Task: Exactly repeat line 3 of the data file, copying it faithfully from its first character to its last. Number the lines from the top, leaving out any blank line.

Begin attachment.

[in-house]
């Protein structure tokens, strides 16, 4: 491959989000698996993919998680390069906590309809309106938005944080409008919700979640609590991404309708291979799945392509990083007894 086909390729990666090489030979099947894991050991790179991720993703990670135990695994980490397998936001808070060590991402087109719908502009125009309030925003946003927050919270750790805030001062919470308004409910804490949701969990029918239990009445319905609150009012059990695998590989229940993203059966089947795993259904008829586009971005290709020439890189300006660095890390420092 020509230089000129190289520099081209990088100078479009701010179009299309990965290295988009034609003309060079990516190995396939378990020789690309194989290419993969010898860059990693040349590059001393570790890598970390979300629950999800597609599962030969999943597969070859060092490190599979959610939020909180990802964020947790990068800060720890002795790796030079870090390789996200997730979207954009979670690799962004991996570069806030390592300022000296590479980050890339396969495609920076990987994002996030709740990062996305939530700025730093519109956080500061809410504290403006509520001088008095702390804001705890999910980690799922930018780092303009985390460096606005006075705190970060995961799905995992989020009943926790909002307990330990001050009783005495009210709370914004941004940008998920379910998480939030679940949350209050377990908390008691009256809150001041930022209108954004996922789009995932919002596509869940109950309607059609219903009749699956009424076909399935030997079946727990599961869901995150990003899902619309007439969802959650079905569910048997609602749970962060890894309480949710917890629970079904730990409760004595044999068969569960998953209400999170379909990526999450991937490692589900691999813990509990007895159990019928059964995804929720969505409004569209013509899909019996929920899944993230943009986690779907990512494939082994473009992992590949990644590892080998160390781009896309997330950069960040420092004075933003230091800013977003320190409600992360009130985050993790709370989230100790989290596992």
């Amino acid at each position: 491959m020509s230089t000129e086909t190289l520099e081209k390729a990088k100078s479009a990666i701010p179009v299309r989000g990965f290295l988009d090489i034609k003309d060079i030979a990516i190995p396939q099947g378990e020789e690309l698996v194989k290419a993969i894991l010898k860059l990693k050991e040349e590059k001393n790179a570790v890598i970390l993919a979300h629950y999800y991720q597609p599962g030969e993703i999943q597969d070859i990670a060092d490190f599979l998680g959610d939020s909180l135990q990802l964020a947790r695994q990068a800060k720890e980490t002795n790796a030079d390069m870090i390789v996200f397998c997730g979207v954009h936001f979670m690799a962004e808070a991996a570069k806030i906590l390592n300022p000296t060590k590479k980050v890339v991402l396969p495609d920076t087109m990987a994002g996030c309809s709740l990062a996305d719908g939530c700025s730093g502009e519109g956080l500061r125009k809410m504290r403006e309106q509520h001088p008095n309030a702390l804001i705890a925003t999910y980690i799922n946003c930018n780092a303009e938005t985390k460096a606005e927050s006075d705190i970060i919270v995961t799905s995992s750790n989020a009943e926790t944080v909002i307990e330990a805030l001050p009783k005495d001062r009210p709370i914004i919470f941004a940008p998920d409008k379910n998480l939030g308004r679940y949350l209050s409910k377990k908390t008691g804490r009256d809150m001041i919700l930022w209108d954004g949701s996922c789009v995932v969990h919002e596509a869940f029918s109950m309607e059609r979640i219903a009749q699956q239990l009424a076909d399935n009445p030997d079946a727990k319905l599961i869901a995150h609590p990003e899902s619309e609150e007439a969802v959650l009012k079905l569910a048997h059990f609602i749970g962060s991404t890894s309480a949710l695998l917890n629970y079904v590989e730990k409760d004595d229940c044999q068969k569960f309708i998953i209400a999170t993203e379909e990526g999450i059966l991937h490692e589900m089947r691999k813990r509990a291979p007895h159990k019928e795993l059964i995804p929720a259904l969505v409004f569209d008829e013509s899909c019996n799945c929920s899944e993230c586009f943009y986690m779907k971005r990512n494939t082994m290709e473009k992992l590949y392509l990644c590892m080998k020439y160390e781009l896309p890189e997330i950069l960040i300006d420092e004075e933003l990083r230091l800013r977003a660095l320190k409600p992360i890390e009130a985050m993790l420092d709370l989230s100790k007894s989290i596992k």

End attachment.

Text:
């Amino acid at each position: 491959m020509s230089t000129e086909t190289l520099e081209k390729a990088k100078s479009a990666i701010p179009v299309r989000g990965f290295l988009d090489i034609k003309d060079i030979a990516i190995p396939q099947g378990e020789e690309l698996v194989k290419a993969i894991l010898k860059l990693k050991e040349e590059k001393n790179a570790v890598i970390l993919a979300h629950y999800y991720q597609p599962g030969e993703i999943q597969d070859i990670a060092d490190f599979l998680g959610d939020s909180l135990q990802l964020a947790r695994q990068a800060k720890e980490t002795n790796a030079d390069m870090i390789v996200f397998c997730g979207v954009h936001f979670m690799a962004e808070a991996a570069k806030i906590l390592n300022p000296t060590k590479k980050v890339v991402l396969p495609d920076t087109m990987a994002g996030c309809s709740l990062a996305d719908g939530c700025s730093g502009e519109g956080l500061r125009k809410m504290r403006e309106q509520h001088p008095n309030a702390l804001i705890a925003t999910y980690i799922n946003c930018n780092a303009e938005t985390k460096a606005e927050s006075d705190i970060i919270v995961t799905s995992s750790n989020a009943e926790t944080v909002i307990e330990a805030l001050p009783k005495d001062r009210p709370i914004i919470f941004a940008p998920d409008k379910n998480l939030g308004r679940y949350l209050s409910k377990k908390t008691g804490r009256d809150m001041i919700l930022w209108d954004g949701s996922c789009v995932v969990h919002e596509a869940f029918s109950m309607e059609r979640i219903a009749q699956q239990l009424a076909d399935n009445p030997d079946a727990k319905l599961i869901a995150h609590p990003e899902s619309e609150e007439a969802v959650l009012k079905l569910a048997h059990f609602i749970g962060s991404t890894s309480a949710l695998l917890n629970y079904v590989e730990k409760d004595d229940c044999q068969k569960f309708i998953i209400a999170t993203e379909e990526g999450i059966l991937h490692e589900m089947r691999k813990r509990a291979p007895h159990k019928e795993l059964i995804p929720a259904l969505v409004f569209d008829e013509s899909c019996n799945c929920s899944e993230c586009f943009y986690m779907k971005r990512n494939t082994m290709e473009k992992l590949y392509l990644c590892m080998k020439y160390e781009l896309p890189e997330i950069l960040i300006d420092e004075e933003l990083r230091l800013r977003a660095l320190k409600p992360i890390e009130a985050m993790l420092d709370l989230s100790k007894s989290i596992k």